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Explanation, not excuse

Original post made by Gina Channell-Allen on Aug 8, 2013

I had an email exchange with a reader that I thought I would share with you. The editorial staff and I appreciate feedback, positive or negative (particularly positive though), and the chance to respond.

Reader: Hi I read your PW.com on line paper every day. It's a quick read with good summary information. I am troubled (however) with the number of typos I find in your paper. Today, for example in your Grab Bag section the word "stole" should be stolen. Do you agree?

Me: Yes, I agree that there are more typos than I would like to see. One is too many for me! Unfortunately it's a result of what is happening in the industry as a whole. Ten years ago we had seven full-time editorial staffers doing two weekly newspapers (Pleasanton Weekly and Danville Weekly). Now we have three full-time and one part-time editorial staff members doing one weekly paper and four news websites that have to be updated 24/7, as well as the four daily Express emails.

This is not an excuse as much as an explanation. It grieves our hearts when we see mistakes; the four people on staff and their fearless former-journalist leader (me) are old-school journalists who remember the good old days when there were more reporters and editors than papers to produce and websites to update.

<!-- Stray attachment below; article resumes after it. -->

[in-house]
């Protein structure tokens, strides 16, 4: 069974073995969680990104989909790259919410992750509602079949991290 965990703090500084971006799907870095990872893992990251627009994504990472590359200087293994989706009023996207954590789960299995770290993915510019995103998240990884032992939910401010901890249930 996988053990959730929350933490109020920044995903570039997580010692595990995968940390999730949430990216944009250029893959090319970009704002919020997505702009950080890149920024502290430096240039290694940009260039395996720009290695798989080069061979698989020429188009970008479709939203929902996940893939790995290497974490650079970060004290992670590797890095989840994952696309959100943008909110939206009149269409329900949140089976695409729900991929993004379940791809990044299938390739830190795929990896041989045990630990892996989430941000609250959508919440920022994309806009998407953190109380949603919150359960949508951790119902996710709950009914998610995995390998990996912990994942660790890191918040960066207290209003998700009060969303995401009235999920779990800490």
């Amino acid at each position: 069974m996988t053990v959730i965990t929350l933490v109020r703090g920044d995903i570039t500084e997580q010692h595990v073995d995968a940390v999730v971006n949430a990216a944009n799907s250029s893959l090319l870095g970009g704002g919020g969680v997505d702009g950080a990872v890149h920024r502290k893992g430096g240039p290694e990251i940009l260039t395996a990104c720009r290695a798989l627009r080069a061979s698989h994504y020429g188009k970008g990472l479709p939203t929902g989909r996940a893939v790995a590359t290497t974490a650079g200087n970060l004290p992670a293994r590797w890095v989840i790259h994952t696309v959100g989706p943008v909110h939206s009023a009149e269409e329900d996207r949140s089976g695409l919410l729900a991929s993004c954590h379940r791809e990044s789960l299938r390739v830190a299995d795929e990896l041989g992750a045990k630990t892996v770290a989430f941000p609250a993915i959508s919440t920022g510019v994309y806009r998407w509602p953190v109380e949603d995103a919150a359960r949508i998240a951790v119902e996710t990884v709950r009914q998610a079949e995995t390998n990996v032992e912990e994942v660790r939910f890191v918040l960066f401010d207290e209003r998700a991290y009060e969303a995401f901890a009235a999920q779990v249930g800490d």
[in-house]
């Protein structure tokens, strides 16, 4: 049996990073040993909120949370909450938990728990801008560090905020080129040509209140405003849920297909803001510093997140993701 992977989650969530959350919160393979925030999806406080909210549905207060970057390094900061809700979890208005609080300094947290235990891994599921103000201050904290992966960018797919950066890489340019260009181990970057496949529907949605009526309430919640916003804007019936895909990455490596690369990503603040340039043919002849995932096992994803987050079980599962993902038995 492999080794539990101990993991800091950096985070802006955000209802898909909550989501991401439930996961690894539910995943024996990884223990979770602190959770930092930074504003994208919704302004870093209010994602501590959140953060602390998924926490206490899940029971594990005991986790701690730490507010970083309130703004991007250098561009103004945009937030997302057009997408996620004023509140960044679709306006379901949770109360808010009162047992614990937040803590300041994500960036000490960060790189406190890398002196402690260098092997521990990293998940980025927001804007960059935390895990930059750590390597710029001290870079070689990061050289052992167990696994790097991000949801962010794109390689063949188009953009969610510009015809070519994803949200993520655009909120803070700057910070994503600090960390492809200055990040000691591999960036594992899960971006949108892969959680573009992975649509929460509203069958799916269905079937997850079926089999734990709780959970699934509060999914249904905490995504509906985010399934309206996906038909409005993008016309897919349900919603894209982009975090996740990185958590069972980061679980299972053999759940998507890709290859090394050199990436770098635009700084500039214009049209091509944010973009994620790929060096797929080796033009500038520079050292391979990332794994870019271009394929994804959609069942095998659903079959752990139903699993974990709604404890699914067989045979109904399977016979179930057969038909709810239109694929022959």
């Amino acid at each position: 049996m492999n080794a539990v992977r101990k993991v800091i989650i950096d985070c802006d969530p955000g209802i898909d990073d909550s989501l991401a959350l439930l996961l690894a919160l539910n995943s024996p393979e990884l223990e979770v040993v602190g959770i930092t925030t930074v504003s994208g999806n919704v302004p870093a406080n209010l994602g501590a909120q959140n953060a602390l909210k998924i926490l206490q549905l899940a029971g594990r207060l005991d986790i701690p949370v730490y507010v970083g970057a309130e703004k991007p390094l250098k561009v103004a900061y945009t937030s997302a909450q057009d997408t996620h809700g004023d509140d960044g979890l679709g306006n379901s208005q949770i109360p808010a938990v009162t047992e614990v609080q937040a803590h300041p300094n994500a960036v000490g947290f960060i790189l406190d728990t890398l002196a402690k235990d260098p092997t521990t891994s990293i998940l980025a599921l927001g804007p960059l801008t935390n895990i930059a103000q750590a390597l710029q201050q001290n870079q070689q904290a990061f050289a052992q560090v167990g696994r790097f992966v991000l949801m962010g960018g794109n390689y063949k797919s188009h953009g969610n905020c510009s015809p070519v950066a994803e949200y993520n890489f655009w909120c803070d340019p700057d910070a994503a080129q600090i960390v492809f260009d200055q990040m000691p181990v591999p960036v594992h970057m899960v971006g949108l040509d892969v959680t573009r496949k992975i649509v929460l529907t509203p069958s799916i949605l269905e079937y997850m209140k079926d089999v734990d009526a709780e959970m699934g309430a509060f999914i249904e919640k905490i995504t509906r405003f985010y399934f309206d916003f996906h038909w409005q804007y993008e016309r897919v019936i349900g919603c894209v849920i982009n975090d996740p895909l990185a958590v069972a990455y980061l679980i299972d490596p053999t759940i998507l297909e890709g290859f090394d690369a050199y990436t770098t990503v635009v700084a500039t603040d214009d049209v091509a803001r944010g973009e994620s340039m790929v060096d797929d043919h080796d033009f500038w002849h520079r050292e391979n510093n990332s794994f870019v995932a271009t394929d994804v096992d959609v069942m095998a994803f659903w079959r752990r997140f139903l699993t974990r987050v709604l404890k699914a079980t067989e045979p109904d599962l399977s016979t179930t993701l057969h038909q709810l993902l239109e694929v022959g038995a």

Thank you for reaching out, and keep reading please.

Reader: I suspected your explanation was the reason for the typos and I'm glad you don't consider it an excuse.

I thank you for your response.

Comments (1)

Posted by Apollo G. X. Apted, a resident of Alamo
on Aug 9, 2013 at 7:01 am

Couple ideas:

1 -- There are always some readers who will catch those omissions, typos and occasional grammatical disasters that spell-check allows to pass. And this publication has a regular readership, some of whom would like to help, I'd bet. Would a clickable "proofread hot-line" email link to the editor, prominently displayed, be acceptable to facilitate that assistance?

2 -- do they teach Journalism in the local schools, or at least good or creative writing? What about linking-up with a class that might have one student/week eagle-eyeing the DX as a part of his/her regular assignments? Some will be better at it than others, but anything may be better than nothing.

3 -- While we're on the subject of possible improvements, here on the Forum message board I never use the Main view, and have to click through it to get to the Message Board view to see what's generating new discussion. Would you consider making Message the default Forum screen? What does anyone else think?


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